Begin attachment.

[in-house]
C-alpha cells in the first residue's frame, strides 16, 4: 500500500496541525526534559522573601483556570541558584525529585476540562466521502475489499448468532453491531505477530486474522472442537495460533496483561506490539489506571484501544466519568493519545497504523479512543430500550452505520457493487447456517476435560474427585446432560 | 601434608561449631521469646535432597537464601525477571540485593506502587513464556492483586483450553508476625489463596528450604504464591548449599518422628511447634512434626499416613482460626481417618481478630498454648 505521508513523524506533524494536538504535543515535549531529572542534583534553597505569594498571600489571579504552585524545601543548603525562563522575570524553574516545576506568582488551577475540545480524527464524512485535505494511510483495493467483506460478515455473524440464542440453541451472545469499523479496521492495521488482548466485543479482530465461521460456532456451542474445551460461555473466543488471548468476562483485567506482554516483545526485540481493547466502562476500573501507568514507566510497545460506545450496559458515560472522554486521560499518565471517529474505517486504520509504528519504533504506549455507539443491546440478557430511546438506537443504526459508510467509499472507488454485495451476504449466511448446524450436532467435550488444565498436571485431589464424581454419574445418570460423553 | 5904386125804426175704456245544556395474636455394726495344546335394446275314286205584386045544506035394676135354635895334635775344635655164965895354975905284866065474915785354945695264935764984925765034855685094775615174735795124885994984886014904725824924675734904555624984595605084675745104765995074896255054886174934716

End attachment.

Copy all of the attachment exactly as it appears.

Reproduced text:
[in-house]
C-alpha cells in the first residue's frame, strides 16, 4: 500500500496541525526534559522573601483556570541558584525529585476540562466521502475489499448468532453491531505477530486474522472442537495460533496483561506490539489506571484501544466519568493519545497504523479512543430500550452505520457493487447456517476435560474427585446432560 | 601434608561449631521469646535432597537464601525477571540485593506502587513464556492483586483450553508476625489463596528450604504464591548449599518422628511447634512434626499416613482460626481417618481478630498454648 505521508513523524506533524494536538504535543515535549531529572542534583534553597505569594498571600489571579504552585524545601543548603525562563522575570524553574516545576506568582488551577475540545480524527464524512485535505494511510483495493467483506460478515455473524440464542440453541451472545469499523479496521492495521488482548466485543479482530465461521460456532456451542474445551460461555473466543488471548468476562483485567506482554516483545526485540481493547466502562476500573501507568514507566510497545460506545450496559458515560472522554486521560499518565471517529474505517486504520509504528519504533504506549455507539443491546440478557430511546438506537443504526459508510467509499472507488454485495451476504449466511448446524450436532467435550488444565498436571485431589464424581454419574445418570460423553 | 5904386125804426175704456245544556395474636455394726495344546335394446275314286205584386045544506035394676135354635895334635775344635655164965895354975905284866065474915785354945695264935764984925765034855685094775615174735795124885994984886014904725824924675734904555624984595605084675745104765995074896255054886174934716